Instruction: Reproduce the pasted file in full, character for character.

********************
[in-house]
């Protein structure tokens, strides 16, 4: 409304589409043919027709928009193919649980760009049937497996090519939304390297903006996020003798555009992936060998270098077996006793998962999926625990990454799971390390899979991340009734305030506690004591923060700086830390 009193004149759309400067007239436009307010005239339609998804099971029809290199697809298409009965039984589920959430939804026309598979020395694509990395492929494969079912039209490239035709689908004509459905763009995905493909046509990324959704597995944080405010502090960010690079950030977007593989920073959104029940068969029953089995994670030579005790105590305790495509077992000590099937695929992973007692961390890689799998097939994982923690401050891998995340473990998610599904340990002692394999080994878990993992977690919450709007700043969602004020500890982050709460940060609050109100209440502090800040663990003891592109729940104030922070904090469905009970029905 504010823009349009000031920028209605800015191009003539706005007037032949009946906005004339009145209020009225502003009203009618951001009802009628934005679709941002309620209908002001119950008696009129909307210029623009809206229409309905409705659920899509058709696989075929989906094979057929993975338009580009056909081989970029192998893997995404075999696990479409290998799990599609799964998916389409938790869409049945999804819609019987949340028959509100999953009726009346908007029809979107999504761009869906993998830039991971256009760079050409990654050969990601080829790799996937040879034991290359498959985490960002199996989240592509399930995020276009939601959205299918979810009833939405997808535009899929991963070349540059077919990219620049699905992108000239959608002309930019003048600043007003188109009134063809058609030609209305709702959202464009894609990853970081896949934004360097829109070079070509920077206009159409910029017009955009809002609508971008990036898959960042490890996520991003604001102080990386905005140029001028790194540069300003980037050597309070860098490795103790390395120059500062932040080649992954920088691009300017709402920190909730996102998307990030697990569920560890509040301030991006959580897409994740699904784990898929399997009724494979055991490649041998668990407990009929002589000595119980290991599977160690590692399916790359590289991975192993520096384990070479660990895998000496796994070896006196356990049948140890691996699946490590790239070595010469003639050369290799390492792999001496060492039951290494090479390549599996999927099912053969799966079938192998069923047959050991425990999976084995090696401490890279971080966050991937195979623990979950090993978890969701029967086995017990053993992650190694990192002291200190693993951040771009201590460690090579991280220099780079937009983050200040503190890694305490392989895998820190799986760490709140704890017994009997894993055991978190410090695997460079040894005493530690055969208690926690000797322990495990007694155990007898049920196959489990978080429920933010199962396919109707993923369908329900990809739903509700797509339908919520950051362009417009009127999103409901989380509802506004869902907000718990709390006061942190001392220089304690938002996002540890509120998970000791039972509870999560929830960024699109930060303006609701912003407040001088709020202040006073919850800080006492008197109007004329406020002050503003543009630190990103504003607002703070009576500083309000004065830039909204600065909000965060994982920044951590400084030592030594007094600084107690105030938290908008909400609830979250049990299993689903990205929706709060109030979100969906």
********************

[in-house]
């Protein structure tokens, strides 16, 4: 409304589409043919027709928009193919649980760009049937497996090519939304390297903006996020003798555009992936060998270098077996006793998962999926625990990454799971390390899979991340009734305030506690004591923060700086830390 009193004149759309400067007239436009307010005239339609998804099971029809290199697809298409009965039984589920959430939804026309598979020395694509990395492929494969079912039209490239035709689908004509459905763009995905493909046509990324959704597995944080405010502090960010690079950030977007593989920073959104029940068969029953089995994670030579005790105590305790495509077992000590099937695929992973007692961390890689799998097939994982923690401050891998995340473990998610599904340990002692394999080994878990993992977690919450709007700043969602004020500890982050709460940060609050109100209440502090800040663990003891592109729940104030922070904090469905009970029905 504010823009349009000031920028209605800015191009003539706005007037032949009946906005004339009145209020009225502003009203009618951001009802009628934005679709941002309620209908002001119950008696009129909307210029623009809206229409309905409705659920899509058709696989075929989906094979057929993975338009580009056909081989970029192998893997995404075999696990479409290998799990599609799964998916389409938790869409049945999804819609019987949340028959509100999953009726009346908007029809979107999504761009869906993998830039991971256009760079050409990654050969990601080829790799996937040879034991290359498959985490960002199996989240592509399930995020276009939601959205299918979810009833939405997808535009899929991963070349540059077919990219620049699905992108000239959608002309930019003048600043007003188109009134063809058609030609209305709702959202464009894609990853970081896949934004360097829109070079070509920077206009159409910029017009955009809002609508971008990036898959960042490890996520991003604001102080990386905005140029001028790194540069300003980037050597309070860098490795103790390395120059500062932040080649992954920088691009300017709402920190909730996102998307990030697990569920560890509040301030991006959580897409994740699904784990898929399997009724494979055991490649041998668990407990009929002589000595119980290991599977160690590692399916790359590289991975192993520096384990070479660990895998000496796994070896006196356990049948140890691996699946490590790239070595010469003639050369290799390492792999001496060492039951290494090479390549599996999927099912053969799966079938192998069923047959050991425990999976084995090696401490890279971080966050991937195979623990979950090993978890969701029967086995017990053993992650190694990192002291200190693993951040771009201590460690090579991280220099780079937009983050200040503190890694305490392989895998820190799986760490709140704890017994009997894993055991978190410090695997460079040894005493530690055969208690926690000797322990495990007694155990007898049920196959489990978080429920933010199962396919109707993923369908329900990809739903509700797509339908919520950051362009417009009127999103409901989380509802506004869902907000718990709390006061942190001392220089304690938002996002540890509120998970000791039972509870999560929830960024699109930060303006609701912003407040001088709020202040006073919850800080006492008197109007004329406020002050503003543009630190990103504003607002703070009576500083309000004065830039909204600065909000965060994982920044951590400084030592030594007094600084107690105030938290908008909400609830979250049990299993689903990205929706709060109030979100969906």